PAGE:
Proposals by Seven Architecture to overhaul the only listed post-war police station will harm the architectural significance of the building, heritage bodies have warned
The practice is seeking planning approval to erect a nine-storey tower, infill an existing courtyard, convert basements and carry out internal refurbishment work at the City of London Police’s Grade II*-listed station in Wood Street.
Completed in 1966 to the designs of ‘progressive Classicists’ McMorran and Whitby, it was Donald McMorran’s last major project before he died in 1965.
Edward Denison’s book on the practice describes the building as ‘the greatest success of McMorran’s lifetime … a work of art that defines McMorran’s philosophies succinctly. It is an Italianate composition harking back to his favourite architect, [the Mannerist] Michele Sanmicheli, yet is rooted firmly in Britain and in the 20th century.’
Seven Architecture’s design and access statement suggests the building, the two main elements of which are four-storey courtyard buildings and a tower originally used as residential accommodation for officers, is ‘tired’ and no longer suitable for the needs of modern policing.
But The Twentieth Century Society is objecting to the practice’s scheme for its client, the City of London Corporation, arguing that the proposals would ‘harm the outstanding significance of the building’.
The society is particularly concerned about the ‘damaging’ tower extension, which would connect to the existing tower via a glazed link at each level. It feels this would mar the north elevation of the original tower and undermine ‘the careful balance and legibility of the built ensemble’.
Tess Pinto, conservation advisor to The Twentieth Century Society, said: ‘The approach has been to try and squeeze as much extra space as possible on to an extremely tight and sensitive site, around a historic building of outstanding significance.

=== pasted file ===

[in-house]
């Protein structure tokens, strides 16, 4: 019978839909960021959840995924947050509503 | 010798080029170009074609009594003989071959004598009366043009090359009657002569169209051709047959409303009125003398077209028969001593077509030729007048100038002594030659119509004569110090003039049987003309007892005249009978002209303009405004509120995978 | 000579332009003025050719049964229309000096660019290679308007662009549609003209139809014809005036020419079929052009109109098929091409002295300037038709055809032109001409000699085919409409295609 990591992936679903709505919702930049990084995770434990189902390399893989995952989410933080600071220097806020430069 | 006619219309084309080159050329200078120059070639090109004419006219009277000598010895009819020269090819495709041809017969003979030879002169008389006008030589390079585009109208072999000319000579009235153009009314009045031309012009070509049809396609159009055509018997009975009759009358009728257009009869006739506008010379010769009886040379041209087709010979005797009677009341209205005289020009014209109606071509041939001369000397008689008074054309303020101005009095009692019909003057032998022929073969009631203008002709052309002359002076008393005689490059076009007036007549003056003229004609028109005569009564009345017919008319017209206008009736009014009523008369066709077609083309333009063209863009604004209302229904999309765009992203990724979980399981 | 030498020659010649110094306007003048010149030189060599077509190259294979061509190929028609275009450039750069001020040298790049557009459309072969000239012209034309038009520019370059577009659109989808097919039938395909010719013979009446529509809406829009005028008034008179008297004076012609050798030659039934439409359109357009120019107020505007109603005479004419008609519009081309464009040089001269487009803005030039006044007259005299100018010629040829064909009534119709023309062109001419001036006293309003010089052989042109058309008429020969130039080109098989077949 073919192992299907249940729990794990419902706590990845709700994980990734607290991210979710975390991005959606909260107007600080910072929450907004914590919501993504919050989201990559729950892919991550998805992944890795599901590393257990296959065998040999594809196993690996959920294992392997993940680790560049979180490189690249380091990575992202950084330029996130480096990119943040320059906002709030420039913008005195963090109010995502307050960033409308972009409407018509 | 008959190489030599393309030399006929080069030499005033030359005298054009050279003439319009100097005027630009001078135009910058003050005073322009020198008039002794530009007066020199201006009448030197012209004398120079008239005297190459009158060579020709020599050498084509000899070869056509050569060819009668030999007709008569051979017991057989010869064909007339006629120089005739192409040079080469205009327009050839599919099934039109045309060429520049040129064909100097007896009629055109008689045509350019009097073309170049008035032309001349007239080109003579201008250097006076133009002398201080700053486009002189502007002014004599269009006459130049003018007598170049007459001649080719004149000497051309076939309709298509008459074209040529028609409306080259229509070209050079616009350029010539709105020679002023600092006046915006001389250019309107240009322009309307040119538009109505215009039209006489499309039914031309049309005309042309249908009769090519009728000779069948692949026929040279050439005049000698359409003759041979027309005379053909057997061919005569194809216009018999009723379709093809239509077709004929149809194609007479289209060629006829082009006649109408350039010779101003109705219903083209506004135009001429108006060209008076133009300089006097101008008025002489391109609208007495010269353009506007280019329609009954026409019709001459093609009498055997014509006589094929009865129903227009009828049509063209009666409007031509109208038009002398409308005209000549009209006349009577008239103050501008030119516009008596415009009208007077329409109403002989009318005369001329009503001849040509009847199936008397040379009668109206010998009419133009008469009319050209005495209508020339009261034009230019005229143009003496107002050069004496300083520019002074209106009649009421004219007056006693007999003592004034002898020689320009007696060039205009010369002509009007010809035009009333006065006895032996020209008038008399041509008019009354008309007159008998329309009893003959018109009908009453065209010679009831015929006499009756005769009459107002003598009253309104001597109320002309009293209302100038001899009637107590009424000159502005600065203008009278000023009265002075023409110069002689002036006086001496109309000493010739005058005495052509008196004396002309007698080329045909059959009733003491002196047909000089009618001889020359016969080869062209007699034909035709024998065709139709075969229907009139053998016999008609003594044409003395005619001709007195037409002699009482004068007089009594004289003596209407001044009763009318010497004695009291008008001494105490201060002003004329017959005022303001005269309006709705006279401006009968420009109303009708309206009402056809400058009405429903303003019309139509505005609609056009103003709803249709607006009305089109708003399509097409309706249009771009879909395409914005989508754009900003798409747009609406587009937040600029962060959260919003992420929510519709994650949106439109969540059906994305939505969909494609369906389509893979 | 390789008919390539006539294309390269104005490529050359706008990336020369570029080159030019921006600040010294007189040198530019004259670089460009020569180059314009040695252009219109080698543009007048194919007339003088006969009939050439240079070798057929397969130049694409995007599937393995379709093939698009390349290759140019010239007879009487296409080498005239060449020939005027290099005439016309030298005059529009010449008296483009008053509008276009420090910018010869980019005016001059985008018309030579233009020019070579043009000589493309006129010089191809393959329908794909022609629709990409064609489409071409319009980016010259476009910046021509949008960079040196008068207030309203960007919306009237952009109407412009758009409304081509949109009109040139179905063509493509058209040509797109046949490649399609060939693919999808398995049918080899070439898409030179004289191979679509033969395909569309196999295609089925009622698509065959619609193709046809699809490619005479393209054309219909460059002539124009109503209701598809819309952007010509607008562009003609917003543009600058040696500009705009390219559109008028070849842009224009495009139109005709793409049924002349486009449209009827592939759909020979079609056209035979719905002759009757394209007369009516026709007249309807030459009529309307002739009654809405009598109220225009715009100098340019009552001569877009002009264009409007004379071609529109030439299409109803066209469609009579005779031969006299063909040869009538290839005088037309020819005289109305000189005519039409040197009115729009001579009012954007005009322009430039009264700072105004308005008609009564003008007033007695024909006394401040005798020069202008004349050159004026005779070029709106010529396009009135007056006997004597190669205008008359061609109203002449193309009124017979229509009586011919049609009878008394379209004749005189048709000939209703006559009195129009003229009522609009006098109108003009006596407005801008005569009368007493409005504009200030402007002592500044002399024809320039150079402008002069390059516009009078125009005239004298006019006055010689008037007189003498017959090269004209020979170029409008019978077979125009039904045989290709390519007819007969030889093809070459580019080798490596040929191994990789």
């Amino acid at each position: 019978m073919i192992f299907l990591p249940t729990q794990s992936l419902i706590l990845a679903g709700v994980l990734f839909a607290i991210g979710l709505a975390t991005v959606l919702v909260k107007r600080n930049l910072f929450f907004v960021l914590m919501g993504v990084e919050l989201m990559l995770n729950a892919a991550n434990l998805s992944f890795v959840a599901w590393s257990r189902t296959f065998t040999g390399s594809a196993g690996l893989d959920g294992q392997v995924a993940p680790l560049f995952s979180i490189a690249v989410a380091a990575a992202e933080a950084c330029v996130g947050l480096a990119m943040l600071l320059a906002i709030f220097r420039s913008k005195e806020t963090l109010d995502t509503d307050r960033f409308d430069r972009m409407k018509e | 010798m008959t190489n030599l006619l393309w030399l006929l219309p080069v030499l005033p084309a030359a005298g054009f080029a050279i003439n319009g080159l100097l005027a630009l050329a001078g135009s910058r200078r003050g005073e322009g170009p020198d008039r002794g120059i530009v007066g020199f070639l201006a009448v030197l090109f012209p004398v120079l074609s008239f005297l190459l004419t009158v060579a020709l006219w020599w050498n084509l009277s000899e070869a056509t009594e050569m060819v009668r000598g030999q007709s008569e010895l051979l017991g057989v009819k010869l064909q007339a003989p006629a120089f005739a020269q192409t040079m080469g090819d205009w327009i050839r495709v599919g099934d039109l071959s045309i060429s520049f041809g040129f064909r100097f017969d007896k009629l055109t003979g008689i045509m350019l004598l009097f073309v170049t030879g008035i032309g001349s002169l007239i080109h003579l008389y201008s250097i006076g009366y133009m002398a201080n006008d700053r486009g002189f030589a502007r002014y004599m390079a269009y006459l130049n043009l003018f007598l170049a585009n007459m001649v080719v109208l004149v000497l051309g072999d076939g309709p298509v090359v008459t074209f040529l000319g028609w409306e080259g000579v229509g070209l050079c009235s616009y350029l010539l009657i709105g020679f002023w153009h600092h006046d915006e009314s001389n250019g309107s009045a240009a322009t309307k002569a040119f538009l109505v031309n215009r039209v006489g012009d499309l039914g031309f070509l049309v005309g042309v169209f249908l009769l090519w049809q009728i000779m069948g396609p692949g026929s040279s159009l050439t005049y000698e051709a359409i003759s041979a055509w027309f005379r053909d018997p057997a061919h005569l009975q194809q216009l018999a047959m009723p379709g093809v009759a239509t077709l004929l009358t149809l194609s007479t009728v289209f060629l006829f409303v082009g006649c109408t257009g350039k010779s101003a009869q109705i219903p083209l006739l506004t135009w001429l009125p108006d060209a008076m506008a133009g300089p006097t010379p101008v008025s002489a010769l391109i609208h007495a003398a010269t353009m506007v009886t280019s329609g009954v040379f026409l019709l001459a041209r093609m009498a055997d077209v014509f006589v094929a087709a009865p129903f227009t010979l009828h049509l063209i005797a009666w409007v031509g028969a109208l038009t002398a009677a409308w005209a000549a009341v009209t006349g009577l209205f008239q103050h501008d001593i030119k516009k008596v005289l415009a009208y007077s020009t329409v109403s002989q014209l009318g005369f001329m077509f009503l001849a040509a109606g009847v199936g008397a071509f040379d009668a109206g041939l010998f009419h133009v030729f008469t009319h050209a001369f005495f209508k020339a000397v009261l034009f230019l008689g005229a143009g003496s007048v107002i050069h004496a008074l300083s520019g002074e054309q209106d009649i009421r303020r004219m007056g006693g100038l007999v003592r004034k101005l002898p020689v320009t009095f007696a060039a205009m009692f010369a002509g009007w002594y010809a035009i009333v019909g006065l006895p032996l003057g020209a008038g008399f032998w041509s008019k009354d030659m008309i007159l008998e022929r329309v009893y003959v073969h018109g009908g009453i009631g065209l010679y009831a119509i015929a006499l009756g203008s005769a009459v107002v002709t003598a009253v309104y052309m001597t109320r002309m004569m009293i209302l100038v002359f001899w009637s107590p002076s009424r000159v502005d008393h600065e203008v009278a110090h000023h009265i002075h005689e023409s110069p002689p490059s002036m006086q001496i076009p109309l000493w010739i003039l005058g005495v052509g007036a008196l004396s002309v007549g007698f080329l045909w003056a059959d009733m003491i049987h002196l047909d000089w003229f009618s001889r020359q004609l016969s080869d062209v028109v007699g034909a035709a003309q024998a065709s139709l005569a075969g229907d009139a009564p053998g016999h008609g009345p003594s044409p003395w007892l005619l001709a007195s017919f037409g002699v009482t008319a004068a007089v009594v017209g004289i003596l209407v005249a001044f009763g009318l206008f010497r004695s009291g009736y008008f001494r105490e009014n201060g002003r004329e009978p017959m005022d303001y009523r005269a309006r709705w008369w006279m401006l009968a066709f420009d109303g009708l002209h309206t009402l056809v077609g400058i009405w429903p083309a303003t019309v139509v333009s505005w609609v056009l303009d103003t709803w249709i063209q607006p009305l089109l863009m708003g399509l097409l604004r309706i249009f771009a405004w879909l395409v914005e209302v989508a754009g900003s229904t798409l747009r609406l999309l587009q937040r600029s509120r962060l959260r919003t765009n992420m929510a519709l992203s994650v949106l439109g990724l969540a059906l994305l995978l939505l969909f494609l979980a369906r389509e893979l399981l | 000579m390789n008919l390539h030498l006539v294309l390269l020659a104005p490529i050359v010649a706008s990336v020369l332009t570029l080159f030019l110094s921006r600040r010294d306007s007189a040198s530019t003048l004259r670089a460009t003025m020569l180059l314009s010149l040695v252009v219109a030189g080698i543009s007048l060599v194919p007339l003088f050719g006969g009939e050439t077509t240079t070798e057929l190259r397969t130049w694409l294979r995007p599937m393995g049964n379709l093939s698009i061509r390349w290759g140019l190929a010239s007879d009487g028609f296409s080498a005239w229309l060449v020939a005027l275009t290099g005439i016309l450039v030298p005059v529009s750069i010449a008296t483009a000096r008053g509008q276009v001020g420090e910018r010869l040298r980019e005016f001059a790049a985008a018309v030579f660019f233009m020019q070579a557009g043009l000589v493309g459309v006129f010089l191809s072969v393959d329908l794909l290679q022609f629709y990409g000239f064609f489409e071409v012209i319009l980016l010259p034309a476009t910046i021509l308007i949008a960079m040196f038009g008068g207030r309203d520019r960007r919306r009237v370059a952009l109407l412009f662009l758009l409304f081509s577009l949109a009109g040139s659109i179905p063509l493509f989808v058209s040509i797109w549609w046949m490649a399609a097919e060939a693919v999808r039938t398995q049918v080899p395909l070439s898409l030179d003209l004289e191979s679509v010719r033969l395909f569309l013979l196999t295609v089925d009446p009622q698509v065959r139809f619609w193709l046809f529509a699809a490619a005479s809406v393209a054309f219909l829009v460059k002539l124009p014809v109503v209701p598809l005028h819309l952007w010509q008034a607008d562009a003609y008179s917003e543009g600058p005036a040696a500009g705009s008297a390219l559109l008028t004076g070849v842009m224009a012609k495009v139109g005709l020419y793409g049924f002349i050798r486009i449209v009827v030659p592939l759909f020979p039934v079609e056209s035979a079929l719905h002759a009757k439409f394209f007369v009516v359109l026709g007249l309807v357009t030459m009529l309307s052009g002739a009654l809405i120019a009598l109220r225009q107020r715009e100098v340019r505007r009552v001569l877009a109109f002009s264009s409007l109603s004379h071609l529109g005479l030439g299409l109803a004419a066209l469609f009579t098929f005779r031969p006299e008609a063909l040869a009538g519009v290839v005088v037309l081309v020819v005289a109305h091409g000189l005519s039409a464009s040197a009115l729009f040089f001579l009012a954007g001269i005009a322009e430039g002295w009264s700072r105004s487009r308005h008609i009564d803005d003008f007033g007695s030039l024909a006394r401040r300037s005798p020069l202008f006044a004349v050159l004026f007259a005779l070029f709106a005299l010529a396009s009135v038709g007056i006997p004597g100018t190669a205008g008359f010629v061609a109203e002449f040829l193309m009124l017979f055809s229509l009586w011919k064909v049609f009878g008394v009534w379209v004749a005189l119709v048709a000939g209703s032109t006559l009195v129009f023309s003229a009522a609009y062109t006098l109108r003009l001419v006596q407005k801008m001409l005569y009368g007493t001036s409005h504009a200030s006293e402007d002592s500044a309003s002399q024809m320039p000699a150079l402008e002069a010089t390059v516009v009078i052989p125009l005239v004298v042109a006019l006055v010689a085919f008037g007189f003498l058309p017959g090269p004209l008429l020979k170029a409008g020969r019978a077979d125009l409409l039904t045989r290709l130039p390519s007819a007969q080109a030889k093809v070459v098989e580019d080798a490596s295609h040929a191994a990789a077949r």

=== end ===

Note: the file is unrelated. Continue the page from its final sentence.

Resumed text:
The approach has been to try and squeeze as much extra space as possible on to an extremely tight and sensitive site
‘The society has suggested from the outset that the police station has the potential to make a fantastic boutique hotel, for example, and we don’t consider that the applicants have properly demonstrated that the buildings couldn’t be better conserved through a change of use.
‘What is of serious concern is that, despite our advice at pre-application, there does not appear to have been a comprehensive conservation management plan that has guided the formation of these proposals from the outset, despite the fact the building is Grade II*-listed and the only listed post-war police station.’
Historic England also has ‘serious concerns’ about the proposed tower extension because it would ‘harm the architectural significance of one of London’s finest post-war classical buildings’.
A Historic England spokesman added: ‘We support the continued original use of the building as a police station, and acknowledge that the City of London Police need a building that is fit for purpose. Ultimately it is for the local authority to balance the harm against the public benefits of the proposals in their decision.’
Seven Architecture declined to comment.
A spokesperson for City of London Corporation said: ‘We have noted the objections to the Wood Street police station planning application. These will be discussed by the Corporation’s planning committee later this year when the application will be reviewed by members.’